View Full Version : Sleep Books

01-11-2004, 05:34 PM
Any suggestions out there about what sleep book I should buy? I have read positive comments about "Healthy Sleep Habits, Happy Baby." Is this a useful book? If not, what sleep book(s)do you suggest?

01-11-2004, 11:10 PM
It depends on what method you want to use with your baby. If you are okay with having your baby cry to sleep, the book you mentioned is good. You could also try the Ferber method.

My husband and I do not believe in letting our son cry himself to exhaustion, so the Weissbluth book (the one you mentioned) is out. It did have a very good discussion about sleep, and sleep patterns, though. We are using "The No-Cry Sleep Solution." It also teaches about sleep, but doesn't rely on leaving the baby by himself to get results. You can also look at the Sears Sleep Book, which also uses methods other than crying it out.

01-12-2004, 01:36 AM
The ones that were the most useful to me in order were:

Healthy Sleep Habits Happy Child
Solve Your Child's Sleep Problems by Richard Ferber
Sleeping Through the Night by Jodi Mindell

I know that many people have had good luck with the No Cry Sleep Solution. It did not work for us, but it could still be worth trying. It does have some useful suggestions.

Really though, the book that you mentioned was far and away the most helpful to me in helping DS become well rested. What I like about the book is the fact that it has so much additional information about how to develop good sleep habits and the general biology of sleep that doesn't necessarily involve the baby crying.

Jen in Chicago
01-14-2004, 10:36 AM
After partially following the book, we are getting full force into "Healthy Sleep Habits, Happy Child" Last night we did have to CIO for 40 minutes, but he slept through the night for the FIRST time AND he woke up so happy. He always is happy when he wakes, but today he was more than usual. The 40 minutes last night were hell, but it paid off. He has been waking up on an average of 3 times b/n 7 pm and 6 am.

I bought the Ferber book, but accidently left it on an airplane.

Dr Weissbluth started our Ped practice, so I know I needed to go this route before trying another method. All I found difficult for a working mom who can't really control daytime sleeping.

04-06-2004, 10:07 PM
I'm currently reading whatever I can get my hands on regarding getting my baby to sleep better. So far I've read "The No-Cry Sleep Solution", "On Becoming Babywise", "Hush Little Baby" and "The Happiest Baby on the Block". The last two books were useful in the first weeks when my son was really colicky and I mainly wanted tips that helped me soothe him and keep him from crying. (I particularly liked Karp's "Happiest Baby").
My main issue now is getting my little darling to sleep longer when I put him down- getting him to go to sleep is no problem, and I can even put him down when he's still awake. But he still wakes frequently at night, (even when he's not hungry), and will NOT take a longer nap than he feels like taking. (They're often only 30 or 45 mins long, but he sleeps better at night when he's had a couple long naps- say 1 1/2 or 2 hrs).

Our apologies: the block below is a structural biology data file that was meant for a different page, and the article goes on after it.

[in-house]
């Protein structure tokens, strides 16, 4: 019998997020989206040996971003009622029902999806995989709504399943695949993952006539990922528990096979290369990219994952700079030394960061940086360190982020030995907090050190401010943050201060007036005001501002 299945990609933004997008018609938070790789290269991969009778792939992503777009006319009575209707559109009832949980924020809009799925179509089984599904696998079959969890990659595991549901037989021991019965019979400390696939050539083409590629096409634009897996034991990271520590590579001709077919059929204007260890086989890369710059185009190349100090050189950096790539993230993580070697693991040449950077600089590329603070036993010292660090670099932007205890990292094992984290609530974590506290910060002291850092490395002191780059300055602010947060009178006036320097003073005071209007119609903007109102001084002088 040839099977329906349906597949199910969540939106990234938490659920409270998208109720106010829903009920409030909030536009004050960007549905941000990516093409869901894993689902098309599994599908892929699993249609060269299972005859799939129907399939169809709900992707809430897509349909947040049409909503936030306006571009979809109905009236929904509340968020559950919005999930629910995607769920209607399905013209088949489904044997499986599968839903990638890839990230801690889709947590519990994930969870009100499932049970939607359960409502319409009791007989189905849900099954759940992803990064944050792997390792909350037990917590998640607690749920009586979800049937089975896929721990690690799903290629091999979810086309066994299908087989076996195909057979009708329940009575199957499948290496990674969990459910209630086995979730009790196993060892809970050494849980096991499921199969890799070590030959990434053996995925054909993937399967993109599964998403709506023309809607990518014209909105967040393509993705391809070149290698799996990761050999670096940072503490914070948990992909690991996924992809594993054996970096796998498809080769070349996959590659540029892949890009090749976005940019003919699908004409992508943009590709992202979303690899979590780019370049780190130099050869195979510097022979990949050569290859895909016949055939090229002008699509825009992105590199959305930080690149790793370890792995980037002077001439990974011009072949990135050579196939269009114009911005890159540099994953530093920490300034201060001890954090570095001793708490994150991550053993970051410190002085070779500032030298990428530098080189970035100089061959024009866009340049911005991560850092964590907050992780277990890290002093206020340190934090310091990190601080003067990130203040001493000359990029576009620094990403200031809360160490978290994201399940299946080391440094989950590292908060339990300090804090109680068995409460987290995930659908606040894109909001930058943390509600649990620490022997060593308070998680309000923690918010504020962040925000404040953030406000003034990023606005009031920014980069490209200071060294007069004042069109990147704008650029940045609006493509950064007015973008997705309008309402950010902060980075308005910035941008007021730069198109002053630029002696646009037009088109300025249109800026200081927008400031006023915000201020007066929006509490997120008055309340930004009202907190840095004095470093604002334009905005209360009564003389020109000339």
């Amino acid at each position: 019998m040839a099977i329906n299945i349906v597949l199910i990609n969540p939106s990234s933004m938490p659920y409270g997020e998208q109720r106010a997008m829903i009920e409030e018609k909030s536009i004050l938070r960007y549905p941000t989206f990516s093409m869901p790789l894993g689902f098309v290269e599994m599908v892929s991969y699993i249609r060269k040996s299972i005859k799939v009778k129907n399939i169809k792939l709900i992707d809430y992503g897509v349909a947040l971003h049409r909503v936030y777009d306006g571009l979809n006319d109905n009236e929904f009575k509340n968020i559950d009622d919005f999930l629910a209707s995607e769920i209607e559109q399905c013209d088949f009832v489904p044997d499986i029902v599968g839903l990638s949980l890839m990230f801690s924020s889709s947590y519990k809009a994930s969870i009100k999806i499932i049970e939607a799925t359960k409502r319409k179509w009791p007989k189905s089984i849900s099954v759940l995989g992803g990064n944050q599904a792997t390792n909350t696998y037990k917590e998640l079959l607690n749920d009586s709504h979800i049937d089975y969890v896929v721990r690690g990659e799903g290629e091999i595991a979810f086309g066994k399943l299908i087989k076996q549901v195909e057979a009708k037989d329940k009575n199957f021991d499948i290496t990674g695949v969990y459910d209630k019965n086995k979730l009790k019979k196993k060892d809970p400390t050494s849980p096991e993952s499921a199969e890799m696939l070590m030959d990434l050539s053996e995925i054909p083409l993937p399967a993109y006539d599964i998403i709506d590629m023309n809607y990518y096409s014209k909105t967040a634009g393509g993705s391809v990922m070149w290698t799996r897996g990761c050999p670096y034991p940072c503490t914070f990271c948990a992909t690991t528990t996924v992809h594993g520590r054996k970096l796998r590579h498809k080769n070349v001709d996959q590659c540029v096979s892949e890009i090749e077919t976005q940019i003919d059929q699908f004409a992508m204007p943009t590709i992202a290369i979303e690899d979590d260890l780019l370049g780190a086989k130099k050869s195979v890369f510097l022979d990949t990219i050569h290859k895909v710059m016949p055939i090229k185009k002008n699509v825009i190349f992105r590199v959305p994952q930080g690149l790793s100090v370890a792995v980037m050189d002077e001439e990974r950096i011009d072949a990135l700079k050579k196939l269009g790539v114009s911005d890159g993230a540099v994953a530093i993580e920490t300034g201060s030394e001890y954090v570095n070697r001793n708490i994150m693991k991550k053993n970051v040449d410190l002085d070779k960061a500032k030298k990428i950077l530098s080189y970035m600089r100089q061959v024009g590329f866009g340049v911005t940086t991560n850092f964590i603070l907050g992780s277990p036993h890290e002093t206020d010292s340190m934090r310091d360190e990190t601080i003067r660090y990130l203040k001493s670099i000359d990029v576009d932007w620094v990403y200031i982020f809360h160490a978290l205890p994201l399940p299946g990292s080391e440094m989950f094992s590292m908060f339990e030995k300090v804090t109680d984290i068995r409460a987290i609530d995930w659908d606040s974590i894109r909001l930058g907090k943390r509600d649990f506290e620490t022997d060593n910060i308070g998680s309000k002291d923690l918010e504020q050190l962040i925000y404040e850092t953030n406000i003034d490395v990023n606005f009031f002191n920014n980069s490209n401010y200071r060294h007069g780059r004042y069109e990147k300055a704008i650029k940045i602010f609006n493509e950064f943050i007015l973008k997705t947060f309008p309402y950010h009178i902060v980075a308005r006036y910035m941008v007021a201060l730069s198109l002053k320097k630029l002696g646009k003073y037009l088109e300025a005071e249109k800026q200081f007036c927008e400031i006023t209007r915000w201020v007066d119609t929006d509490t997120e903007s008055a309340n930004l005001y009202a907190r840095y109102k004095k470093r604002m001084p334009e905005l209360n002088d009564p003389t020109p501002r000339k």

Now I'm reading "Nighttime Parenting". I wouldn't really recommend "Babywise" or "Nighttime Parenting", because each book seems a bit extreme to me. They are polar opposites. Maybe you could read them both, then choose the middle ground that works for you!
Out of the books I've listed, my favorite is "The No-Cry Sleep Solution". I've decided to give it a try. Hope this was helpful. Good luck! (I know I need it!)

05-04-2004, 01:29 PM
I would recommend Babywise only to help you set up a daytime routine. Every book tells you to do it, but this is only I found that tells yoy HOW to do it. I didn't follow it to the letter, but it got me started in the right direction. A daytime routine, including, yes, a regular feeding schedule, WILL help your baby sleep. I am reading Ferbers book now and it is really good at explaining how baby's sleep - the science of it. I think you need to understand that before you jump in.

Good Luck.

06-02-2004, 07:17 PM
I really liked Healthy Sleep Habits, Happy Child. Everything the author said jived with my experiences in babysitting and watching my friends with their children. The most enjoyable children to be around are the children that are well-rested.

I know many parents object to the author's cry it out strategy, but I think he does a great job of explaining why this is the best (but not the only) route to go. Personally, I would rather deal with a few nights of crying to train the child to fall asleep rather than deal with years of sleep problems.

Even you don't agree with this, I would still read the book because the author provides interesting information on children and sleep and how parents need to treat sleep in the same way they treat food. I.e., just as you would not deprive your child of healthy food, you should not deprive your child of healthy sleep (yes, there is such a thing as "junk sleep").

I think too many parents treat sleep as something that is option or something that can be scheduled to fit the parents' schedules. Healthy Sleep Habits explains why this is not true.

Liz J
06-03-2004, 01:57 PM
I completely agree with the previous response!
Because of this book, my dd is now sleeping 12-13 hrs at night and taking regular naps during the day.
Letting her cry for the first couple of nights was the hardest thing I've ever had to do but in the end I have a very happy and rested little girl!

Mom to Emily January 2004

09-17-2004, 10:51 PM
what is the longest you let her cry? how did you get through hearing all the crying???? i feel awful making my baby cry, and my husband always gives me a sad look, which makes me feel even more guilty!! i end up running in and nursing my baby to sleep :(

mommy to zachary: 6 months